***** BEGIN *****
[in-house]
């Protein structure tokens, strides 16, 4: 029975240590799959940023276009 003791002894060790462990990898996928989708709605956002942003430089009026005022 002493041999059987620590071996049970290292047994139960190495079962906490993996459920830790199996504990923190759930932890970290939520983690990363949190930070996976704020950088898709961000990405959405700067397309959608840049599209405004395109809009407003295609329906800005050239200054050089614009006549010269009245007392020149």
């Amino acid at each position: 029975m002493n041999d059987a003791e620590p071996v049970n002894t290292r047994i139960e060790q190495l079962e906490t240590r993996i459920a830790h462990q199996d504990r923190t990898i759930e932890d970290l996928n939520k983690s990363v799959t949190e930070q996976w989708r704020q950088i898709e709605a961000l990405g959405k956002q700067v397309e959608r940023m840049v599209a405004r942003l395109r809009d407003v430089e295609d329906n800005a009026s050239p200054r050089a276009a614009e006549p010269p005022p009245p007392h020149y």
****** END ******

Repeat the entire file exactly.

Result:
[in-house]
């Protein structure tokens, strides 16, 4: 029975240590799959940023276009 003791002894060790462990990898996928989708709605956002942003430089009026005022 002493041999059987620590071996049970290292047994139960190495079962906490993996459920830790199996504990923190759930932890970290939520983690990363949190930070996976704020950088898709961000990405959405700067397309959608840049599209405004395109809009407003295609329906800005050239200054050089614009006549010269009245007392020149």
């Amino acid at each position: 029975m002493n041999d059987a003791e620590p071996v049970n002894t290292r047994i139960e060790q190495l079962e906490t240590r993996i459920a830790h462990q199996d504990r923190t990898i759930e932890d970290l996928n939520k983690s990363v799959t949190e930070q996976w989708r704020q950088i898709e709605a961000l990405g959405k956002q700067v397309e959608r940023m840049v599209a405004r942003l395109r809009d407003v430089e295609d329906n800005a009026s050239p200054r050089a276009a614009e006549p010269p005022p009245p007392h020149y």